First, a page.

(Bloomberg) -- Vietnam’s economic growth slowed in the fourth quarter amid weakening global demand and U.S.-China trade tensions.
Gross domestic product rose 6.97% in the fourth quarter compared to a year earlier, down from a revised 7.48% in the third quarter, the General Statistics Office said Friday. That compared to the median estimate of 6.9% in a Bloomberg survey of six economists.
For the full year, the economy expanded 7.02%, beating the government’s 6.8% target.
Growth may slow a bit early next year, given the strong readings in 2019, said Vishnu Varathan, head of economics and strategy at Mizuho Bank Ltd. in Singapore.
“We’re coming from a higher base so it will be difficult” for Vietnam to keep up this pace, he said. “The real questions are around what 2020 will mean for Vietnam if U.S.-China trade relations stabilize.”
Exports for December rose 10.1% compared to a year earlier, while imports climbed 11%. For the full year, exports increased 8.1% and imports gained 7%Compared to the third quarter, exports contracted 4.6% in the fourth quarter, dragging down the quarter’s GDP figure, according to the General Statistics OfficePrime Minister Nguyen Xuan Phuc has asked the central bank to make sure sufficient money and credit are available in the economy, especially from year-end into early 2020“Trade disputes between major economies could undermine export momentum over the short term, while Vietnam’s economy remains susceptible to a further slowdown in the global economy through trade and investment channels,” the World Bank said in its economic report released Dec. 17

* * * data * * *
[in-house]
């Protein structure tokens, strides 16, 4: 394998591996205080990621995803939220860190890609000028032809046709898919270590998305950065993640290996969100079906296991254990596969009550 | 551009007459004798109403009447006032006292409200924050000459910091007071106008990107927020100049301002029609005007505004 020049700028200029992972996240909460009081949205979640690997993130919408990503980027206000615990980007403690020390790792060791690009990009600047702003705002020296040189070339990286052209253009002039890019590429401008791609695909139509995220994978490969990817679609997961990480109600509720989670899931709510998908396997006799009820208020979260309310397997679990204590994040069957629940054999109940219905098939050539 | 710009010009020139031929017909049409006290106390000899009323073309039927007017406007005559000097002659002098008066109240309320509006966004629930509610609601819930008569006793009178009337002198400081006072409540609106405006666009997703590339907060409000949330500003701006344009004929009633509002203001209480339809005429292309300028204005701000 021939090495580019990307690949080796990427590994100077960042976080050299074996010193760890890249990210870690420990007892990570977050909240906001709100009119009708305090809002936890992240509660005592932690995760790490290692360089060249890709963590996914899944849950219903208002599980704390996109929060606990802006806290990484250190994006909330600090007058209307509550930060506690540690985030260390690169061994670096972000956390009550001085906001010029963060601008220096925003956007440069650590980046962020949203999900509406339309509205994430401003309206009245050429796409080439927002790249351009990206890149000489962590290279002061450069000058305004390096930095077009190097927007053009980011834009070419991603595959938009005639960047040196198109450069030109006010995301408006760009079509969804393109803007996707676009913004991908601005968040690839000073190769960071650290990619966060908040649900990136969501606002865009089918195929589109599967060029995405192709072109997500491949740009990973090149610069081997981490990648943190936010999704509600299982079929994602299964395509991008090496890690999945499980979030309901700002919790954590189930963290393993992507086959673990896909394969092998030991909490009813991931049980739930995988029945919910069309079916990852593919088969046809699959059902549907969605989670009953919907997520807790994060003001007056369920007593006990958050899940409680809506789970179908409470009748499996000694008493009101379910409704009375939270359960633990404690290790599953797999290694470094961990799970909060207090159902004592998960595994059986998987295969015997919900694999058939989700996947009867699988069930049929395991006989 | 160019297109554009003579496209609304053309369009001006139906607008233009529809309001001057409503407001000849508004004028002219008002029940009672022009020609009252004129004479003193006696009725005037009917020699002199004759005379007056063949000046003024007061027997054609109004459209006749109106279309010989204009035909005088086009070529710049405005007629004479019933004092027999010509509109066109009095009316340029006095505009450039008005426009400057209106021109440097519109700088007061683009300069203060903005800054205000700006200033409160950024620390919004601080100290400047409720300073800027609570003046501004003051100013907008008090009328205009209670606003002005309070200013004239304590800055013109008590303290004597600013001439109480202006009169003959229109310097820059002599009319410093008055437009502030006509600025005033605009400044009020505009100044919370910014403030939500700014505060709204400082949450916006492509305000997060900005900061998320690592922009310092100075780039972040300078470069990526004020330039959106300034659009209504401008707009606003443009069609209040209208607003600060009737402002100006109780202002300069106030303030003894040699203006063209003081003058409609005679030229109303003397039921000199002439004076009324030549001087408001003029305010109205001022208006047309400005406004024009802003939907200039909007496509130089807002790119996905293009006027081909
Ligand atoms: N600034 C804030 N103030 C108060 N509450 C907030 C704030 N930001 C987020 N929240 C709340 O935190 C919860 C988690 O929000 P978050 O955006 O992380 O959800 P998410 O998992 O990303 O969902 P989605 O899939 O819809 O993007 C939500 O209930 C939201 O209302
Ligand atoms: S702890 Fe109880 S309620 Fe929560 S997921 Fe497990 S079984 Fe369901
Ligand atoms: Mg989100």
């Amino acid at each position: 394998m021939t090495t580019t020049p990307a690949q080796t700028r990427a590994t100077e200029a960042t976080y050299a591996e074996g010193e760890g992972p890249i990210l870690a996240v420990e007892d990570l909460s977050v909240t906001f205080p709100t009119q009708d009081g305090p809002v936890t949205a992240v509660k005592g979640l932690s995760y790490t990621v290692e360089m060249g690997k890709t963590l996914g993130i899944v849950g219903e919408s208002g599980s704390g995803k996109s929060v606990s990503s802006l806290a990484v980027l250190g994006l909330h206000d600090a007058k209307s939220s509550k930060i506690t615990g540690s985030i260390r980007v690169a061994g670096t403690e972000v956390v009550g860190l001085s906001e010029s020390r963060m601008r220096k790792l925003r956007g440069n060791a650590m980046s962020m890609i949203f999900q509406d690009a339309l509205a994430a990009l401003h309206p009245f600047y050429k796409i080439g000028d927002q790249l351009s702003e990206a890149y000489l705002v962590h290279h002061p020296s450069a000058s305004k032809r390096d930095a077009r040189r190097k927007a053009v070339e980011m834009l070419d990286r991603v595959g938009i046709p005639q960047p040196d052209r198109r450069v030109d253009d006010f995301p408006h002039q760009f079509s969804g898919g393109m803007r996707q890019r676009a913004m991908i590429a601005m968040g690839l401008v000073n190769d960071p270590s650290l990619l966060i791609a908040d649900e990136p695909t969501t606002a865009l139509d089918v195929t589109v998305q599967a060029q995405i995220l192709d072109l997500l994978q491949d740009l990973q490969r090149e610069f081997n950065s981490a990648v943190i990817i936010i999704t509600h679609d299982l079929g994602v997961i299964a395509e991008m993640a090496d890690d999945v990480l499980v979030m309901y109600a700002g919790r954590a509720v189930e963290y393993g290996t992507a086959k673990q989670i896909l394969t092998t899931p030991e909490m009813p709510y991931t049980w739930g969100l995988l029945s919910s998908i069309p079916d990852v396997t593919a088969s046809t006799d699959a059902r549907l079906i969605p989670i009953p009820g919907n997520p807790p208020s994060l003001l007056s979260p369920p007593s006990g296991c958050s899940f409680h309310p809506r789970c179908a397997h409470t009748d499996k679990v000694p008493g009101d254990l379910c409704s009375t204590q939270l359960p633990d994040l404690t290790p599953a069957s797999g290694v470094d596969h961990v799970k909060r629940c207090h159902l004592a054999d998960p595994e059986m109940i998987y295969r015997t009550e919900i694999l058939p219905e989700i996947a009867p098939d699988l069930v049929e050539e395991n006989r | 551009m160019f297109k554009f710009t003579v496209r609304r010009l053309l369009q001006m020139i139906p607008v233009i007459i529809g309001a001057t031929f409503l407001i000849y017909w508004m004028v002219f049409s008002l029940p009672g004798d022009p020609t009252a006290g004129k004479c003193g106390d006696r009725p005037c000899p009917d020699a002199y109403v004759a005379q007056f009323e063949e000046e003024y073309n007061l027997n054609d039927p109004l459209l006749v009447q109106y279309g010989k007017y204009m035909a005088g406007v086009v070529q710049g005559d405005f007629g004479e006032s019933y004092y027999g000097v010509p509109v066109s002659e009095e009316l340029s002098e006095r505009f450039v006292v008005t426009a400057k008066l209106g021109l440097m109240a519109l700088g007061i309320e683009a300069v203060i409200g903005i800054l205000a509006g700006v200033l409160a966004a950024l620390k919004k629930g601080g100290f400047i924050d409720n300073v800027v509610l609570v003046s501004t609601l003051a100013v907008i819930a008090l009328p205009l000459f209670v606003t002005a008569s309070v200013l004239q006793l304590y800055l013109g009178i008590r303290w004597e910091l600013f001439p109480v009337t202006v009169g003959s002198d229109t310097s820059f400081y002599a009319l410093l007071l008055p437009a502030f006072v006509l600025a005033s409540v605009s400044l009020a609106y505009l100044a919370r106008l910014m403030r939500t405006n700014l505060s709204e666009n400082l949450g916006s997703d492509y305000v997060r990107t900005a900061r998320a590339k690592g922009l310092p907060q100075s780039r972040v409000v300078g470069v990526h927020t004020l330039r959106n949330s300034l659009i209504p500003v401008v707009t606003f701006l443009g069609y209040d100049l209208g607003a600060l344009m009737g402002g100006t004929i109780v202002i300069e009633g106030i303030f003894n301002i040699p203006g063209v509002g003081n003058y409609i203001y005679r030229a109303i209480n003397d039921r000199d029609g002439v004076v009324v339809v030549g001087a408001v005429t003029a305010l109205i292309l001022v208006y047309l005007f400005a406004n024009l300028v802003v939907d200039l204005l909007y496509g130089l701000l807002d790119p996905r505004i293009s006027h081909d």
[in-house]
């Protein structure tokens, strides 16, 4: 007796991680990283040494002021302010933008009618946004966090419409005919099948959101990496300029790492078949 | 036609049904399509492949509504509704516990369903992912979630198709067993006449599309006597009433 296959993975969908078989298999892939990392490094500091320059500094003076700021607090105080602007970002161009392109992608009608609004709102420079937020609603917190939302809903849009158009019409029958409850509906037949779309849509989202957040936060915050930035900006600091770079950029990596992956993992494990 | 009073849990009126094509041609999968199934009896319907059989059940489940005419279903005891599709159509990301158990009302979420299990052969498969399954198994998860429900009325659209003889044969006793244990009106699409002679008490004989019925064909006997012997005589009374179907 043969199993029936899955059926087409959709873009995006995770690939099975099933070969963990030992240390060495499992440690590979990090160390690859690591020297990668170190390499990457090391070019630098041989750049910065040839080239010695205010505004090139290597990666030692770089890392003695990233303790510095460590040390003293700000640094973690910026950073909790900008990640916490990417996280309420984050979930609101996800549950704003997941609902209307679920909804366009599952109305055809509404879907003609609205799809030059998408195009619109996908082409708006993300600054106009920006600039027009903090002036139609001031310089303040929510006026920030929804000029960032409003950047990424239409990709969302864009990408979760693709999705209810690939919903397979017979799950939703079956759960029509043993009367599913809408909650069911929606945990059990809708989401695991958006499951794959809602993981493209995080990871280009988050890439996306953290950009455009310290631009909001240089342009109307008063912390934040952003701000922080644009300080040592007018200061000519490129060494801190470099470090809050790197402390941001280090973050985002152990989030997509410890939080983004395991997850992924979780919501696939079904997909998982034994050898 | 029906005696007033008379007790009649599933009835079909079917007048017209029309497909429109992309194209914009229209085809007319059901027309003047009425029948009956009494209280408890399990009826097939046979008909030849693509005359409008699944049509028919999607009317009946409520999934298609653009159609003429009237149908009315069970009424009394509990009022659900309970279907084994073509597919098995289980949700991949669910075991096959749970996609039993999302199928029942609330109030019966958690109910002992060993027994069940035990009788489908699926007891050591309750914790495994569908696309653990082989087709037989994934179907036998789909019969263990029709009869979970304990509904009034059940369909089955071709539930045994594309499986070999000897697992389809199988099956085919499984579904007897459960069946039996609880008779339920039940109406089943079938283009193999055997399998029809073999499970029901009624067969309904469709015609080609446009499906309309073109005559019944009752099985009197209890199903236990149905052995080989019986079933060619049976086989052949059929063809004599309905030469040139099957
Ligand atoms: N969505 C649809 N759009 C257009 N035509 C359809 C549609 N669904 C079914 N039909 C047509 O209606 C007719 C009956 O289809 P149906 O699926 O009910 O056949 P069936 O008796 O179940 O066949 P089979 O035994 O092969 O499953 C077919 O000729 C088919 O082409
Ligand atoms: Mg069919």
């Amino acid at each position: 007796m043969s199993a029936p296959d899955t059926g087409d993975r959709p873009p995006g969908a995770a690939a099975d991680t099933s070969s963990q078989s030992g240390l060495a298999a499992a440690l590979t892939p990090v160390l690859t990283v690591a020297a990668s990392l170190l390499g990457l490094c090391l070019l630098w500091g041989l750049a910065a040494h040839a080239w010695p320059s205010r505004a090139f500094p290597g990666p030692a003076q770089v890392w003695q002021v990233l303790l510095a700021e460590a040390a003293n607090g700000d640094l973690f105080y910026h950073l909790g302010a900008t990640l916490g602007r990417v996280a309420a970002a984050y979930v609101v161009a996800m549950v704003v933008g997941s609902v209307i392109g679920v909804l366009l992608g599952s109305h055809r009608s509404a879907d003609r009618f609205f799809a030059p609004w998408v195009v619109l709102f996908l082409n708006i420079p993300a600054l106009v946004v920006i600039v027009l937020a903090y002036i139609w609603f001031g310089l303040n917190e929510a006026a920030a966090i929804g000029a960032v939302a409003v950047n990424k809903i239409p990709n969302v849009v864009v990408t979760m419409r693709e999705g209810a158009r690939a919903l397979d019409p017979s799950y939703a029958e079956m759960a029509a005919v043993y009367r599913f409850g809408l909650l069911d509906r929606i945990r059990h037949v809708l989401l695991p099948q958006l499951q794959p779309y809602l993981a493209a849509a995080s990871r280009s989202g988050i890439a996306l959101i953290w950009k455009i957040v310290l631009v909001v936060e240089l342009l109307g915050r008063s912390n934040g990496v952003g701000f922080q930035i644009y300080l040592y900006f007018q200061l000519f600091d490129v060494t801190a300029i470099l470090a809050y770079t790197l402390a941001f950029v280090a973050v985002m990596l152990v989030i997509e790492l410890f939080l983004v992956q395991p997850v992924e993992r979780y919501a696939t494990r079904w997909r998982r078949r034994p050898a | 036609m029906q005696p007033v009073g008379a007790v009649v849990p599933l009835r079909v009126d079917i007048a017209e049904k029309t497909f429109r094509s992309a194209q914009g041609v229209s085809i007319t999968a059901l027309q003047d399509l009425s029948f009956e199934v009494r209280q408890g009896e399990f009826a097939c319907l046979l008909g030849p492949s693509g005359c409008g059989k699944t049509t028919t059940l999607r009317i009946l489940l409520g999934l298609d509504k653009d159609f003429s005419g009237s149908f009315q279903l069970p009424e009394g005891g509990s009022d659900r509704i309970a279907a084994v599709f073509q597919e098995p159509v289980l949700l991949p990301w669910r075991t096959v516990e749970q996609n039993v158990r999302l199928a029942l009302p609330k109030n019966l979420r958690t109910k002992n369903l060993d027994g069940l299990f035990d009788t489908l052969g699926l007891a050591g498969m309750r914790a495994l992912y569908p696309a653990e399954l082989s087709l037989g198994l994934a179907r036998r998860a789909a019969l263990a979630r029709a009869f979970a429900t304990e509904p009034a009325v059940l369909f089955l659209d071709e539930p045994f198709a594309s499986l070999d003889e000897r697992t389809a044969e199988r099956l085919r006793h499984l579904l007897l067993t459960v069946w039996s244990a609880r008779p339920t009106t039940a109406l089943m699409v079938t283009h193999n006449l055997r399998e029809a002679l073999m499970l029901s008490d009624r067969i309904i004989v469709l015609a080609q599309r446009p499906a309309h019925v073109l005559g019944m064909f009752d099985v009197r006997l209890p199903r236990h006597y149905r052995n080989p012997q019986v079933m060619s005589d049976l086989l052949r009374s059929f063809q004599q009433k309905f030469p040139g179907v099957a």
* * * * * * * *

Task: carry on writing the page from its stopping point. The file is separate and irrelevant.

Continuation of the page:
Consumer prices rose 5.23% in December from a year earlier. The government aims to cap average inflation at 4% this yearManufacturing for the full year rose 11.3%Pledged foreign direct investment for 2019 rose 7.2%, while disbursed FDI increased 6.7%“Two aspects that are troubling would be how Vietnam is going to manage its capacity issues, which are knocking up against constraints as the economy continues to grow,” and whether the U.S. will show greater scrutiny of Vietnam’s “very large and growing trade imbalance,” Mizuho’s Varathan said
(Updates with analyst quotes in fifth and final paragraphs, FDI figures in penultimate paragraph)
--With assistance from Nguyen Kieu Giang, Nguyen Xuan Quynh, Mai Ngoc Chau, Natnicha Chuwiruch and Clarissa Batino.
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